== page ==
By BRUCE DENNILL
Iron Maiden: The Book Of Souls
Raoul & Black Friday: Say It Ain’t So
Elevation Worship: Here As In Heaven
The Horrors: Luminous
One of the few classic rock or heavy metal bands still bringing out new music who still embrace what it means to be rock stars as defined during the Seventies and Eighties, Iron Maiden made The Book Of Souls a double album – a rare beast indeed in the age of the digital single – and then toured it around the world in their own bespoke 747 aircraft. Musically, no concessions are made to either contemporary song structures and playlist guidelines or to the age of the band members, who are expected to maintain a frenetic energy level throughout songs that sometimes extend to 18 minutes (closer Empire Of The Clouds). It says a great deal for Maiden’s passion and staying power that they are still capable of delivering within this structure, and there are endless guitar riffs to enjoy in isolation from Dave Murray, Adrian Smith and Janick Gers, as well Bruce Dickinson’s vocals, which are still forthright and powerful. It is, however, easy to lose focus on a particular song – or if you’re still listening to the same composition – during some of the longer tunes, ironically because of the consistency of the chugging power of the band. The Red And The Black develops slowly and enticingly with a couple of different licks in its extended intro. Death Or Glory is proudly old-fashioned and would have fitted into Maiden sets a decade or more ago, along with the similarly enjoyably retro The Man Of Sorrows. Ultimately, this is a treat for established fans, and fantastic value for money for listeners wanting more bang for their buck. But as impressive as it is in physical scope – there is slightly more than an hour-and-a-half of music here, and a huge set of album notes to match – it fails to match that scale with ingenuity (unless you count ignoring editing under that heading) in the songwriting.
A jazz-schooled blues guitarist, Raoul Roux is a technically gifted player with a heart-on-his-sleeve infatuation with his craft. The result is a completely genuine blues and blues rock feel throughout his debut album Say It Ain’t So. Tone, chord patterns and all the other genre specifics are as you’d expect them to be, allowing fans of that sound to wallow in it. Ironically, though, that loyalty to category does make large parts of the collection rather similar to listen to. What is different to many other projects in this part of the market is Roux’s lyrical approach, which takes in observations about South African locations (including Johannesburg) and our responses to these contexts rather than simply the clichéd traditional ideas. Going Home also breaks out of the mould, with a fine acoustic guitar-driven country feel. And U2’s I Still Haven’t Found What I’m Looking For is turned on its head, changed from a slow, melancholic ballad into a chugging barroom reflection. Both the players’ musicality and their enjoyment of what they do is occasionally indulged for its own sake, with Slide Instrumental (it does what it says on the tin) being the better of these interludes. This is strong stuff, short of only a mainstream hook or two to take it into a space where a wider audience might appreciate it.
Recording worship albums live is a well-established model now, helping to move the genre beyond well-meant but clichéd sentiments thanks to the energy and palpable passion generated in a concert environment. Still, though, it takes something special to emerge from yet another well-produced, slickly performed mega-church showpiece (sadly, the cynicism is warranted; worship music is an industry as well as a ministry). And happily, there are a number of strong contenders on a first spin through this collection. The title track kicks things off and has a booming low synth line that, in isolation, recalls Kraftwerk more than church music. It’s a slow builder, over eight minutes in length, which gets listeners warmed up for what is to come. Grace Like A Wave is beats-driven contemporary worship, energising and catchy (though parts of the electric drum track could have been reconsidered. Call Upon The Lord rounds off an excellent opening trio of tunes, a straightforward but muscular anthem. Most of the rest of Here As In Heaven is not in this league, but the sequencing means that a buzz is developed early on, raising enough interest to keep listeners involved.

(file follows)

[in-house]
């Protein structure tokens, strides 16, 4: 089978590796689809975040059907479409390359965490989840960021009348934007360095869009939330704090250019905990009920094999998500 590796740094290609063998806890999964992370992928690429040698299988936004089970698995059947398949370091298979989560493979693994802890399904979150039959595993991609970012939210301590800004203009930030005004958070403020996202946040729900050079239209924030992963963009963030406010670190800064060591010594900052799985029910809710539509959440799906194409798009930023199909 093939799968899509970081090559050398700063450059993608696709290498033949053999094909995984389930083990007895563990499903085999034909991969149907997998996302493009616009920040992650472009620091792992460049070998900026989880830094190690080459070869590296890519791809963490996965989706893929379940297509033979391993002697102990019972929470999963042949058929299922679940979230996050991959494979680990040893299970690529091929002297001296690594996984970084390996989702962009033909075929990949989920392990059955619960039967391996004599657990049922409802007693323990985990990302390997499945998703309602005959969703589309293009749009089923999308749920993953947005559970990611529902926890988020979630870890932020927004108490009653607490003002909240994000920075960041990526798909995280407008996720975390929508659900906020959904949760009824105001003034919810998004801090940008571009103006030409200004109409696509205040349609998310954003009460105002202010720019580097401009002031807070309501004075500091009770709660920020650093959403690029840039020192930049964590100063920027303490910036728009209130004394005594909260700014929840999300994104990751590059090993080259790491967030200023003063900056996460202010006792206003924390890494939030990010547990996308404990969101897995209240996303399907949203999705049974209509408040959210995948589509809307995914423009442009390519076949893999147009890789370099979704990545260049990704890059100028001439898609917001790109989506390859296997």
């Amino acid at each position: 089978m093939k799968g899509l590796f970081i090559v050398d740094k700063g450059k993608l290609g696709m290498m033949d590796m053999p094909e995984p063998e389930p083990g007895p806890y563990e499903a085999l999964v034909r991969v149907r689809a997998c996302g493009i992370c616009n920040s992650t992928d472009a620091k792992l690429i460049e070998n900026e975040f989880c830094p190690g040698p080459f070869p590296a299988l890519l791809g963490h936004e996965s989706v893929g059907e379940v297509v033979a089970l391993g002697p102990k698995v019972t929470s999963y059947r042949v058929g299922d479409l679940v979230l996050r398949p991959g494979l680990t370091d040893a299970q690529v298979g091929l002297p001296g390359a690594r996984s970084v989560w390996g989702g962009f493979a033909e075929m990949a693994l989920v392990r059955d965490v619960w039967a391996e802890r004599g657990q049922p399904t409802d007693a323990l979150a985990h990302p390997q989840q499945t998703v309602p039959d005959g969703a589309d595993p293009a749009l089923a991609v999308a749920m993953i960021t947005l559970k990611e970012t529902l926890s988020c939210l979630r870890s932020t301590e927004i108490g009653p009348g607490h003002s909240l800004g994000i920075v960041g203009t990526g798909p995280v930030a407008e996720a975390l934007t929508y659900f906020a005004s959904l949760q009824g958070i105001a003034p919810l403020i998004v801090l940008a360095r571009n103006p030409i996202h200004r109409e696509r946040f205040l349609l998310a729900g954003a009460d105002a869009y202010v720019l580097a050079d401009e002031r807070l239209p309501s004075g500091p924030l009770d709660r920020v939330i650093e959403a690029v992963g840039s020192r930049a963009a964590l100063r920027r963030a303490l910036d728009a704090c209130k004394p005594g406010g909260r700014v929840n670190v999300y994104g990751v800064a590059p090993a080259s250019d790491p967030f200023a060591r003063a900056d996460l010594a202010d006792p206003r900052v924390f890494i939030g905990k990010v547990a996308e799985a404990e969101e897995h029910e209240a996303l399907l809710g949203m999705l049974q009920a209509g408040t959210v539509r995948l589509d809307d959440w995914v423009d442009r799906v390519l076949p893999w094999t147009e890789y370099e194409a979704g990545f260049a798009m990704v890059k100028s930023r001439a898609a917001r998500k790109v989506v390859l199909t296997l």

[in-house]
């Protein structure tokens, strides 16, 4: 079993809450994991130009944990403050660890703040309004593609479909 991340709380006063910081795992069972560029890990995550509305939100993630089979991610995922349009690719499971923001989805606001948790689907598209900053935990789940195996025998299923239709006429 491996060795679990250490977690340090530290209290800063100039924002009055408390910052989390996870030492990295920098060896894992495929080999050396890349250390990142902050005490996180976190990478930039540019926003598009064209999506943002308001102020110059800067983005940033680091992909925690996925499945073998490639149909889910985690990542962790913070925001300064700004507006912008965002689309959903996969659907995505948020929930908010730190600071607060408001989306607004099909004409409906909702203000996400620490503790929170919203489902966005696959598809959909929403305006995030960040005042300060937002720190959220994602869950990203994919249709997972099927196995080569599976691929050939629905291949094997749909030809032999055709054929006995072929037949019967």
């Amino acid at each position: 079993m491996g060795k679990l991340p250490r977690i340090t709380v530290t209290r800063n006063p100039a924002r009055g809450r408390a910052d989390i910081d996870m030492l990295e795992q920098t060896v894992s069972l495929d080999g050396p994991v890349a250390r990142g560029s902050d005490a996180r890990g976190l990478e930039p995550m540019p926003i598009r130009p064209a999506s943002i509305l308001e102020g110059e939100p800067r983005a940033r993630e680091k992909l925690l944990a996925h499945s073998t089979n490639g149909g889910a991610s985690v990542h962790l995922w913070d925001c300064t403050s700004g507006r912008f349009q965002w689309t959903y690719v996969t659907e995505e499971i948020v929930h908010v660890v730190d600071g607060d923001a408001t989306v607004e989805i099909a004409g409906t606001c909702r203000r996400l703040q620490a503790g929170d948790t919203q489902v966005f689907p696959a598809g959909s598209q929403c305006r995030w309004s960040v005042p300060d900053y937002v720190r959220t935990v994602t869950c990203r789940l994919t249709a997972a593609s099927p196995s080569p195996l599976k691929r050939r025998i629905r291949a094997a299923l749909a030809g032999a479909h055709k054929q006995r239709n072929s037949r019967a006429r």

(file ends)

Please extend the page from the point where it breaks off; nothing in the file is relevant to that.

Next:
While clearly still in thrall to The Cure and any number of Manchester bands (Doves, most particularly) have managed to update their sound somewhat with this collection, adding a couple of more modern electronic touches that move them closer to, say, Daft Punk than to their older influences. There’s still not much concession to chart-friendliness, with an average song running time of around five minutes and, in the case of opener Chasing Shadows, a three-minute instrumental intro. So Now You Know is more accessible than most of its neighbours, with any other songs, including the otherwise relatively poppy melody of Jealous Sun hijacked to an extent by a woozy keyboard line that obscures part of the chorus’s punch. Conversely, Falling Star seems almost like a direct effort to dip into the mainstream for a moment – and it’s effective, if not compelling. I See You is better, just as easy to like, and another direct link to the Manchester sound of the Nineties. Quite often elsewhere, there is less of a focus on songs and more of a emphasis on layering and effects as the desired sound takes precedence over melodies or hooks. Many of these facets, when considered together, suggest that Luminous may be an album best listened to in a live context where nobody’s in a rush and the mood is as important as the individual tracks – festivals, perhaps.